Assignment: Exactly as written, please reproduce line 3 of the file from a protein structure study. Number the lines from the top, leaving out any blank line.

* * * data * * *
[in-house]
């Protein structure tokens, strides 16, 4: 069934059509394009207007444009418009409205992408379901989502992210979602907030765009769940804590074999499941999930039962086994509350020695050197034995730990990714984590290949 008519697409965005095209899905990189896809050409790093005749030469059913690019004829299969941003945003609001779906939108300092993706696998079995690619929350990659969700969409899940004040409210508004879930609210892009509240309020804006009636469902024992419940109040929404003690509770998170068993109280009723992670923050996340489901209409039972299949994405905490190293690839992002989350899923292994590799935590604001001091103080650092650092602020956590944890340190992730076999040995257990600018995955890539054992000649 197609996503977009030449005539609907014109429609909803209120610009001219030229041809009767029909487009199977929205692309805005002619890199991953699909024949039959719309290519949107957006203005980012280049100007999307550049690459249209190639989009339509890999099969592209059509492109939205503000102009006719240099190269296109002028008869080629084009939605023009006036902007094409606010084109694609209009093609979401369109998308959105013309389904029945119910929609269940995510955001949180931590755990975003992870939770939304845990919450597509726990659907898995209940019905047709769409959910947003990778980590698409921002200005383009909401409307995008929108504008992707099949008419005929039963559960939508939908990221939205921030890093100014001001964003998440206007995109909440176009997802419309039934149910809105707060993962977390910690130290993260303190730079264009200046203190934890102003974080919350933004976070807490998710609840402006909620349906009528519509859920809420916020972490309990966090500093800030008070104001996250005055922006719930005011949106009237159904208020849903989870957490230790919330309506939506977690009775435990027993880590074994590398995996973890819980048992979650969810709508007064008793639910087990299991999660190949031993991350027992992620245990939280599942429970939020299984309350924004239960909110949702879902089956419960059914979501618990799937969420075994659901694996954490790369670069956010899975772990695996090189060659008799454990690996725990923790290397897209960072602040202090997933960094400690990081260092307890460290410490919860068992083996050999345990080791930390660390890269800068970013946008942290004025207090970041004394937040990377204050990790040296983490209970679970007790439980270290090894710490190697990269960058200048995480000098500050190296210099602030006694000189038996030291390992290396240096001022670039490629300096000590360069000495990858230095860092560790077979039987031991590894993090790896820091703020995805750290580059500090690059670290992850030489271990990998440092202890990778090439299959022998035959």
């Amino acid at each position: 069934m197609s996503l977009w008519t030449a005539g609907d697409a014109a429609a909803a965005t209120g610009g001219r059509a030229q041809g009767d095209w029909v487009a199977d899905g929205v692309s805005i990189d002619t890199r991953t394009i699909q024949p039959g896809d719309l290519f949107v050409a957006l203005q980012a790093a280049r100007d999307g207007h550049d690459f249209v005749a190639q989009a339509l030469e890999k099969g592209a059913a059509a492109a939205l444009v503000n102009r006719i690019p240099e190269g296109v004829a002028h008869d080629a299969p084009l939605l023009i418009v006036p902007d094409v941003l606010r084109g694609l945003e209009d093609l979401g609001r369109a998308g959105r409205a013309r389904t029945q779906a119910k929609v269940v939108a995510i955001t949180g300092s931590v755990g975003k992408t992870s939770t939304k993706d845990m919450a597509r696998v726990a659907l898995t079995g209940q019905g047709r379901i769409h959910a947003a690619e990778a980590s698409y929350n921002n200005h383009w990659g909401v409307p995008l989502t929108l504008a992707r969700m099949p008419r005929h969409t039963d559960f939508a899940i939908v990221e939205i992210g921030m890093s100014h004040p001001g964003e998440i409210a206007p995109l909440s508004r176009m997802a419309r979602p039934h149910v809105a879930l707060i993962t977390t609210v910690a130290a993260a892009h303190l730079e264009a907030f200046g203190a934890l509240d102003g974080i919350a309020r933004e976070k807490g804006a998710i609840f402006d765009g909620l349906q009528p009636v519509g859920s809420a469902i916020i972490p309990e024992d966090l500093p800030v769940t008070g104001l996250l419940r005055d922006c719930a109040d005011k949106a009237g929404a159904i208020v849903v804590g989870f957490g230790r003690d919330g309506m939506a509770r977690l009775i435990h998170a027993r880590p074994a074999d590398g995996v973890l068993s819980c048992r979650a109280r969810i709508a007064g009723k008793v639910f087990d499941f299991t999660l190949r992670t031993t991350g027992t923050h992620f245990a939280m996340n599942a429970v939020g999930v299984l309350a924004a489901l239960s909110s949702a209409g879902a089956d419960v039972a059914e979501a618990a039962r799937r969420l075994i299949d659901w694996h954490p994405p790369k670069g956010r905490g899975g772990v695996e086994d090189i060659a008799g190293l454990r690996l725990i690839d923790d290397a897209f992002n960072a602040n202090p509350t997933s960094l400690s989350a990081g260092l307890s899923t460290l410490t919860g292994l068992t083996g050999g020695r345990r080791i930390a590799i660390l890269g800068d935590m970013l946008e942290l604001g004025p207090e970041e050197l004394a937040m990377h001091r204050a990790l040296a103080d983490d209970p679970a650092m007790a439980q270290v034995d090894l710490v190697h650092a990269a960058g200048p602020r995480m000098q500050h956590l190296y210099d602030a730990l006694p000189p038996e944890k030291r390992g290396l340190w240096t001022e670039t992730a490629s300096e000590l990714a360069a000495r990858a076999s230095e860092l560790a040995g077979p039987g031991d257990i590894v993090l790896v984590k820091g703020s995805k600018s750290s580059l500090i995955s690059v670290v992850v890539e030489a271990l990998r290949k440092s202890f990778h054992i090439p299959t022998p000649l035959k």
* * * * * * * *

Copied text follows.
């Amino acid at each position: 069934m197609s996503l977009w008519t030449a005539g609907d697409a014109a429609a909803a965005t209120g610009g001219r059509a030229q041809g009767d095209w029909v487009a199977d899905g929205v692309s805005i990189d002619t890199r991953t394009i699909q024949p039959g896809d719309l290519f949107v050409a957006l203005q980012a790093a280049r100007d999307g207007h550049d690459f249209v005749a190639q989009a339509l030469e890999k099969g592209a059913a059509a492109a939205l444009v503000n102009r006719i690019p240099e190269g296109v004829a002028h008869d080629a299969p084009l939605l023009i418009v006036p902007d094409v941003l606010r084109g694609l945003e209009d093609l979401g609001r369109a998308g959105r409205a013309r389904t029945q779906a119910k929609v269940v939108a995510i955001t949180g300092s931590v755990g975003k992408t992870s939770t939304k993706d845990m919450a597509r696998v726990a659907l898995t079995g209940q019905g047709r379901i769409h959910a947003a690619e990778a980590s698409y929350n921002n200005h383009w990659g909401v409307p995008l989502t929108l504008a992707r969700m099949p008419r005929h969409t039963d559960f939508a899940i939908v990221e939205i992210g921030m890093s100014h004040p001001g964003e998440i409210a206007p995109l909440s508004r176009m997802a419309r979602p039934h149910v809105a879930l707060i993962t977390t609210v910690a130290a993260a892009h303190l730079e264009a907030f200046g203190a934890l509240d102003g974080i919350a309020r933004e976070k807490g804006a998710i609840f402006d765009g909620l349906q009528p009636v519509g859920s809420a469902i916020i972490p309990e024992d966090l500093p800030v769940t008070g104001l996250l419940r005055d922006c719930a109040d005011k949106a009237g929404a159904i208020v849903v804590g989870f957490g230790r003690d919330g309506m939506a509770r977690l009775i435990h998170a027993r880590p074994a074999d590398g995996v973890l068993s819980c048992r979650a109280r969810i709508a007064g009723k008793v639910f087990d499941f299991t999660l190949r992670t031993t991350g027992t923050h992620f245990a939280m996340n599942a429970v939020g999930v299984l309350a924004a489901l239960s909110s949702a209409g879902a089956d419960v039972a059914e979501a618990a039962r799937r969420l075994i299949d659901w694996h954490p994405p790369k670069g956010r905490g899975g772990v695996e086994d090189i060659a008799g190293l454990r690996l725990i690839d923790d290397a897209f992002n960072a602040n202090p509350t997933s960094l400690s989350a990081g260092l307890s899923t460290l410490t919860g292994l068992t083996g050999g020695r345990r080791i930390a590799i660390l890269g800068d935590m970013l946008e942290l604001g004025p207090e970041e050197l004394a937040m990377h001091r204050a990790l040296a103080d983490d209970p679970a650092m007790a439980q270290v034995d090894l710490v190697h650092a990269a960058g200048p602020r995480m000098q500050h956590l190296y210099d602030a730990l006694p000189p038996e944890k030291r390992g290396l340190w240096t001022e670039t992730a490629s300096e000590l990714a360069a000495r990858a076999s230095e860092l560790a040995g077979p039987g031991d257990i590894v993090l790896v984590k820091g703020s995805k600018s750290s580059l500090i995955s690059v670290v992850v890539e030489a271990l990998r290949k440092s202890f990778h054992i090439p299959t022998p000649l035959k």